When I was teaching in the classroom, I was always thinking about summer break. I believed that all of my problems, frustrations, and feelings of burnout could be solved by two and a half months of sleeping in, time in the garden, and weekday happy hours. And for the first couple of years, it worked! But each school year I began to return to the classroom in the fall feeling like my battery life was getting lower and lower. I wasn’t recharging as quickly as I used to, and I felt like I needed more than just a reset.
The idea of the summer recharge is that our batteries are simply low or in need of a little bit of time spent gaining life again. But we need to do more to our bodies and our minds than simply doing a force restart once a year in order to make this work sustainable. What if education is asking for 1100W of power when we are a lightbulb that on its best and brightest day was only created to illuminate at 70, tops? While we can’t fix all of the systemic inadequacies of education in a single summer, we CAN approach summer break as a way to do a factory reset on our ways of thinking about our work.
“A Ride We Couldn’t Get Off Of”
As an educator, I placed a large amount of value on working hard. When I watched other teachers arrive at school after me and leave school before me, I internalized that as teachers who were not working “hard enough.”
One day after a particularly long and challenging day with students, I walked by my co-teacher’s classroom. She looked just as tired as I did. After debriefing the day, we then began talking about all of the tasks we needed to complete at home to prepare for the next school day—refining tomorrow’s lesson plan, grading the formative assessments piled up in our turn-in bins, etc. It was clear that neither of us wanted to do that work that evening at home. But we were on a ride we couldn’t get off of. Our shared expectation for each other had become that we MUST do that work in order to be a “good” teacher.
And nobody was there celebrating us for it. No one gave us a gold star for going above and beyond again, for having the cutest fonts on our assignments, or five sentence feedback on an essay. Instead, we were facing crippling burnout, frustrated spouses that we weren’t taking our share of daycare drop offs/pick ups of our children, and students that still called our lessons boring no matter how late we stayed up at night embedding videos into it. Who was this extra effort for?
Celebrate Your Co-workers For NOT Working
This year, my co-teacher and I decided to transform our approach to work outside of the school day. If one of us decided we needed to complete a work-related task outside of school hours we did not celebrate the other person for it, or compliment them on their work ethic, or secretly admire them for their tenacity. We stopped calling each other on the weekends to have phone meetings about lesson plans and projects and we started texting each other on the weekends to chat about the fun things we were doing with our families and friends. We decided together that we were not going to value a lack of work-life boundary setting in our CT. This was hard at first. The work that I had been doing at home on the weekends and evenings still existed. But I finally had an accountability partner who was telling me to follow through on my work boundaries instead of telling me to follow through with all of the work that I felt pressured to do at home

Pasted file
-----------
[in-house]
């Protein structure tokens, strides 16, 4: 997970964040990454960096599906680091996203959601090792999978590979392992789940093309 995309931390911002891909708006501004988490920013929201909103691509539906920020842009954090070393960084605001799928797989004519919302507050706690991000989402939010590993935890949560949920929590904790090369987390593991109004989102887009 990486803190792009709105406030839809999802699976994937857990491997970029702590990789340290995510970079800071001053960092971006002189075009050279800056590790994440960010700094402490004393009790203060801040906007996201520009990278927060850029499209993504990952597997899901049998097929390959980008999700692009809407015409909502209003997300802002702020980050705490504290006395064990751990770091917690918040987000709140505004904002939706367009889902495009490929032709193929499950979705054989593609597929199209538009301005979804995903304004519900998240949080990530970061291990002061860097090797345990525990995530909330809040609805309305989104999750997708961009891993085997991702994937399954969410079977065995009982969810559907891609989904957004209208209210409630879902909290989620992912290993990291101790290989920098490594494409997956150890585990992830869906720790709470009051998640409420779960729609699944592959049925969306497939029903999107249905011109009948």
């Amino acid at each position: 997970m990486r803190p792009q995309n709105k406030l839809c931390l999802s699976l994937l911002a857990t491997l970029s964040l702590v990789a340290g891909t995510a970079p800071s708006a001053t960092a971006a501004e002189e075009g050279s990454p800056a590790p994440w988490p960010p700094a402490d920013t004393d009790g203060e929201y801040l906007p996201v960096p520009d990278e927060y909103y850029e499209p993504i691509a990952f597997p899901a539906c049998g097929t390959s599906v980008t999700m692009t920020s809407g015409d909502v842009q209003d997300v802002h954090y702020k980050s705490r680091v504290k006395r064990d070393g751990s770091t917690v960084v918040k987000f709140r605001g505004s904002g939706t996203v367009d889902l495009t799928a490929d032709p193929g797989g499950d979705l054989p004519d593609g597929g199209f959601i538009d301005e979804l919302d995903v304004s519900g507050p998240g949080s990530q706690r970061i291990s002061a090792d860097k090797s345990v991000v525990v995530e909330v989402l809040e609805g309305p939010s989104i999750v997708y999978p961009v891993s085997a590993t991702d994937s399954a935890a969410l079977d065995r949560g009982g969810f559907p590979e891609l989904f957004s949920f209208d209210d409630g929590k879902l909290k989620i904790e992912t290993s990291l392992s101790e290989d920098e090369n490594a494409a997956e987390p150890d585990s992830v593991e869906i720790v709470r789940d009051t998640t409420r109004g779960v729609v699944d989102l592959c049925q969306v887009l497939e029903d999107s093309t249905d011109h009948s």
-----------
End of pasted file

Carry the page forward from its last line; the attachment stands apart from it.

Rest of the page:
Build Ownership and Autonomy Amongst Your Students
The best, unexpected consequence of this decision was that we stopped hand-holding our students. We realized that a lot of the extra work we were doing were tasks that our students could do themselves. Instead of co-writing each student’s learning goals, we began conferencing with them during class time so that they could write their goals themselves. Instead of directing each step of their writing projects, we started having students come to us during class to show off their work. I thought we would experience a significant decline in performance and work turn-in, but actually, the opposite occurred. The less time I spent micromanaging my students through every moment of the day, the more they rose to the occasion and felt a sense of ownership and autonomy over the work on their own.
The Next Chapter of Your Professional Story
Many of the qualities that make teachers exceptional also make teachers exceptionally susceptible to burnout. But that doesn’t have to be how your story ends. And even if it was your story every school year up to this point, there is nothing better than the beginning of a new school year for a chance to create the next chapter in your professional story.
So yes, read that non-school related book this summer. Drink that mojito on your back porch on a Tuesday afternoon. Unsync your school email from your phone for a month.
But don’t stop there come September.
Instead, start thinking about the accountability partners that can help you set boundaries around your work this year. Begin to outline the conversation you can have with your department or CT about what types of workload will be celebrated (or no longer celebrated) by your group. Imagine walking in with the teachers that were coming to work later than you and leaving work earlier than you and instead of thinking they weren’t working hard enough, start thinking that they were working enough. And, perhaps most importantly, start playing the believing game around the idea that YOU are doing enough, and being enough and that you might be a 70W light bulb in a system requiring 1100W, but that doesn’t mean you aren’t shining bright. Because there’s nothing worse than a lightbulb that doesn’t turn on at all and is completely burnt out for good (see what I did there?).
Let’s rewire the way our minds and conscience measure success as educators. This summer, reset, recharge, but most importantly, reimagine what being enough means to you this school year.